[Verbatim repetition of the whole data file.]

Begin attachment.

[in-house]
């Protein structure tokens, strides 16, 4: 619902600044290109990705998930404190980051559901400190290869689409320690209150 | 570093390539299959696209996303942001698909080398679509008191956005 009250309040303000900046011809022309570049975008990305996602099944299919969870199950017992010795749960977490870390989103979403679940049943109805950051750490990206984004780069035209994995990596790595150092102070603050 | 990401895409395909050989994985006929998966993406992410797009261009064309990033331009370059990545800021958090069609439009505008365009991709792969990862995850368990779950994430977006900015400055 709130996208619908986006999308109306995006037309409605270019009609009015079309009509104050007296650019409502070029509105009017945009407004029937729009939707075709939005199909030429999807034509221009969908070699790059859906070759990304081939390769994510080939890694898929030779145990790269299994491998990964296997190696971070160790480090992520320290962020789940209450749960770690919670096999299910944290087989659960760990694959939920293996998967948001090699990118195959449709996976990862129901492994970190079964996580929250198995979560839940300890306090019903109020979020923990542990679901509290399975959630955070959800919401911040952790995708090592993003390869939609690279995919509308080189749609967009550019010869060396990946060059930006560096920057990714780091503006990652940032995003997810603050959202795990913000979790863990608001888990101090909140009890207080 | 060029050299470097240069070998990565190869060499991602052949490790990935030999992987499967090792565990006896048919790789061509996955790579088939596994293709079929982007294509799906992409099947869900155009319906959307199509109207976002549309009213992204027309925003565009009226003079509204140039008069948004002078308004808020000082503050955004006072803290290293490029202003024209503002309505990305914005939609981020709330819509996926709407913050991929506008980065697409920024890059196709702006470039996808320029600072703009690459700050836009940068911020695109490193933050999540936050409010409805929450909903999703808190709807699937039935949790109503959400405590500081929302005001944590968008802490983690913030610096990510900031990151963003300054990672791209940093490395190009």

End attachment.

[in-house]
């Protein structure tokens, strides 16, 4: 619902600044290109990705998930404190980051559901400190290869689409320690209150 | 570093390539299959696209996303942001698909080398679509008191956005 009250309040303000900046011809022309570049975008990305996602099944299919969870199950017992010795749960977490870390989103979403679940049943109805950051750490990206984004780069035209994995990596790595150092102070603050 | 990401895409395909050989994985006929998966993406992410797009261009064309990033331009370059990545800021958090069609439009505008365009991709792969990862995850368990779950994430977006900015400055 709130996208619908986006999308109306995006037309409605270019009609009015079309009509104050007296650019409502070029509105009017945009407004029937729009939707075709939005199909030429999807034509221009969908070699790059859906070759990304081939390769994510080939890694898929030779145990790269299994491998990964296997190696971070160790480090992520320290962020789940209450749960770690919670096999299910944290087989659960760990694959939920293996998967948001090699990118195959449709996976990862129901492994970190079964996580929250198995979560839940300890306090019903109020979020923990542990679901509290399975959630955070959800919401911040952790995708090592993003390869939609690279995919509308080189749609967009550019010869060396990946060059930006560096920057990714780091503006990652940032995003997810603050959202795990913000979790863990608001888990101090909140009890207080 | 060029050299470097240069070998990565190869060499991602052949490790990935030999992987499967090792565990006896048919790789061509996955790579088939596994293709079929982007294509799906992409099947869900155009319906959307199509109207976002549309009213992204027309925003565009009226003079509204140039008069948004002078308004808020000082503050955004006072803290290293490029202003024209503002309505990305914005939609981020709330819509996926709407913050991929506008980065697409920024890059196709702006470039996808320029600072703009690459700050836009940068911020695109490193933050999540936050409010409805929450909903999703808190709807699937039935949790109503959400405590500081929302005001944590968008802490983690913030610096990510900031990151963003300054990672791209940093490395190009």